Two Degrees Mobile lifted annual earnings 6 per cent in 2018 as the country's challenger mobile network sold more handsets, beating expectations on a common-currency basis.

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The New Zealand arm of Trilogy International Partners reported adjusted earnings before interest, tax, depreciation and amortisation of US$90.4 million in calendar 2018, up from US$85.3m a year earlier.

In New Zealand dollar terms, the increase was 9 per cent, eclipsing the 5-7 per cent increase it had expected.

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Sales rose 7 per cent to US$556.4m for 2degrees, despite a 3 per cent decline in its core wireless service revenue to $US$265.9m

The broadband revenue from its Snap acquisition rose 8 per cent to US$61.8m, while handset sales jumped 24 per cent to US$217m.

About 12 per cent of total sales were to a local retail reseller, which is the company's single biggest customer.

The Kiwi telco shifted more mobile customers on to its fatter margin contracts, adding a net 34,100 postpaid connections to 430,200.

It shed a net 59,600 prepaid customers, which generate less than half the monthly revenue per user than a postpaid customer, and had 965,400 at December 31.

Total mobile connections fell 6 per cent to 1.4 million.

Rival Spark New Zealand added a net 28,000 mobile customers, or 1.2 per cent, over the course of calendar 2018, with 2.44 million connections at December 31.

Vodafone New Zealand's 2.52 million mobile connections at the end of December were up from 2.49 million a year earlier.

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Trilogy International Partners reported a loss of US$31.7m in calendar 2018, compared to a loss of US$30.1m in 2017, on a 2 per cent increase in revenue to US$798.2m.

It also owns a telecommunications company in Bolivia.

"In New Zealand, we entered the year with the primary objectives of regaining our momentum in postpaid and normalising operating expenses," chief executive Brad Horwitz said in a statement to the US Securities Exchange Commission.

"We are encouraged by our progress on both fronts. As a result, we exceeded our original guidance on the adjusted ebitda line. Our strategy is working and we expect this strong growth to continue into 2019."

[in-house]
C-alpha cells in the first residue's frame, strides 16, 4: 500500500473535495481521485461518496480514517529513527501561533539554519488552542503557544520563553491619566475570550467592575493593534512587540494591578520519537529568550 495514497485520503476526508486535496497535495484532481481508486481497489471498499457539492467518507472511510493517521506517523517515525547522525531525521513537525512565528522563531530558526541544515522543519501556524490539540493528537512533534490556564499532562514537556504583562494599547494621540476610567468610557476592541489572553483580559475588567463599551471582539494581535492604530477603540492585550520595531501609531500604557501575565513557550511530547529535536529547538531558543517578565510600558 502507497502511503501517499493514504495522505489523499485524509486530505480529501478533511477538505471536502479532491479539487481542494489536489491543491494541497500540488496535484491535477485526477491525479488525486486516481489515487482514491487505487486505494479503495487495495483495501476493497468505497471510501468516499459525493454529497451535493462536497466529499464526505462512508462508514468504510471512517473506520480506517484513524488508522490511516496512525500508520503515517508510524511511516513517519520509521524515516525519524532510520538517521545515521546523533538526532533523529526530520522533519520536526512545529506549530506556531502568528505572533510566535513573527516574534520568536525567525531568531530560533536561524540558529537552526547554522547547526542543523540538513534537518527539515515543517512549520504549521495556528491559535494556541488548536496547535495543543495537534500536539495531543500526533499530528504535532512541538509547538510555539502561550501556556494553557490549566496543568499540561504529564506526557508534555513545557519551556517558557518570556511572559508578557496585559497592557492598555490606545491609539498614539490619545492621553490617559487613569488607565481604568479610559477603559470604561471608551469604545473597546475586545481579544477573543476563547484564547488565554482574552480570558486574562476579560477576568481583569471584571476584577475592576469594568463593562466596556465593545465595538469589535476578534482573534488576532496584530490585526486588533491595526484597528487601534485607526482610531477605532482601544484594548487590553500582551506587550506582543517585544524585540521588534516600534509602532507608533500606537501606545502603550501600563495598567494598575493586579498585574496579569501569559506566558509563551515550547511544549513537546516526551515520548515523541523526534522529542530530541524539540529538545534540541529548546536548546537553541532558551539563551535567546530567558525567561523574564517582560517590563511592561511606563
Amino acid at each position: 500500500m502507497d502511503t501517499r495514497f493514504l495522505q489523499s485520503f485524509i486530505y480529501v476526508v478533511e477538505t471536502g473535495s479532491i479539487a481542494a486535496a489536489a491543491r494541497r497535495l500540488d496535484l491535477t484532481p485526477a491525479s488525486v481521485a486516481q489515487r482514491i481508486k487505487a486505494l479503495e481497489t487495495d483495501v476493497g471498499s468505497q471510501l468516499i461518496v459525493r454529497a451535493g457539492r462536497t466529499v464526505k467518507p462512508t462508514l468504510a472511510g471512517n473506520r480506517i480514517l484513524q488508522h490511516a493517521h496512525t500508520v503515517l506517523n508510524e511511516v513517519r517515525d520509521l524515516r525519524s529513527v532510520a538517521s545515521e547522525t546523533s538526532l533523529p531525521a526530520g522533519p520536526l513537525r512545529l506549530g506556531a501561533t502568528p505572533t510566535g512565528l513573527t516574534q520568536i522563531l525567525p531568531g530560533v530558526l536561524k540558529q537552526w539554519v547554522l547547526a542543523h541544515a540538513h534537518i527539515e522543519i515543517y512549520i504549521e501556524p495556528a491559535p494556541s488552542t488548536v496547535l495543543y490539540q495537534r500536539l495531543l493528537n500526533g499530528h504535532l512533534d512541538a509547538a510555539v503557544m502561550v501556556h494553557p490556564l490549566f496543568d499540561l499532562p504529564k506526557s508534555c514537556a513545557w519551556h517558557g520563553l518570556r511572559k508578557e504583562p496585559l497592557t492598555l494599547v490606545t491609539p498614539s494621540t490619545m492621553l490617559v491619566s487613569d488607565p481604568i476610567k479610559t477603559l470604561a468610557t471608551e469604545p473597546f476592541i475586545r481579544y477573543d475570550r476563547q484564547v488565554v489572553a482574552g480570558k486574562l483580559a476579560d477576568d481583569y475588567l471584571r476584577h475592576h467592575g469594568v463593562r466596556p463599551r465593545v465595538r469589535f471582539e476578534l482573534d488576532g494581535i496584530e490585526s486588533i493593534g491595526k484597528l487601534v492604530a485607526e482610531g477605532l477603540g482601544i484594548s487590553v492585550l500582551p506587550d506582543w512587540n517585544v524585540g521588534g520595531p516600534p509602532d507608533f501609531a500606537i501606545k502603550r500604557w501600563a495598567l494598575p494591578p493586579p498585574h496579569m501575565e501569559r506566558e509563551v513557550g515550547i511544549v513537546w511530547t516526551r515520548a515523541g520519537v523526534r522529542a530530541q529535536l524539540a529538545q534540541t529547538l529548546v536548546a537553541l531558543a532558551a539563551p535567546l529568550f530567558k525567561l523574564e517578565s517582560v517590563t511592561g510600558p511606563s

The New Zealand mobile carrier's costs of service shrank US$8.4m in the year due to lower interconnection costs with a decline in roaming traffic and a stronger US dollar.

The cost of equipment sales rose US$36.8m due to an increased volume of handsets being sold and growing demand for high-end devices.

Sales and marketing spending rose, largely on US$1.5m of advertising and promotional costs from a new brand campaign and sponsorship of several rugby teams.

Capital spending was US$53.1m in calendar 2018, largely due to an expansion of the 4G, or long-term evolution (LTE), network.

Trilogy expects capital expenditure will largely be the same in 2019, with local projects including an additional national roaming network build, and fixed LTE investment.

Chinese telecommunications company Huawei Technologies built the 2degrees network and is a key supplier for the firm, which Trilogy noted as a risk in its accounts.

"In particular, the company notes that the governments of various countries, including New Zealand, have raised network security concerns in regard to products manufactured by Huawei, a leading communications network supplier," it said.

"If the company is not permitted to procure equipment from Huawei in the future (for example, in connection with 5G upgrades), the company can resort to procuring equipment from alternative suppliers, but the cost of such equipment may be higher than would be the case if Huawei were among the suppliers competing for the company's business."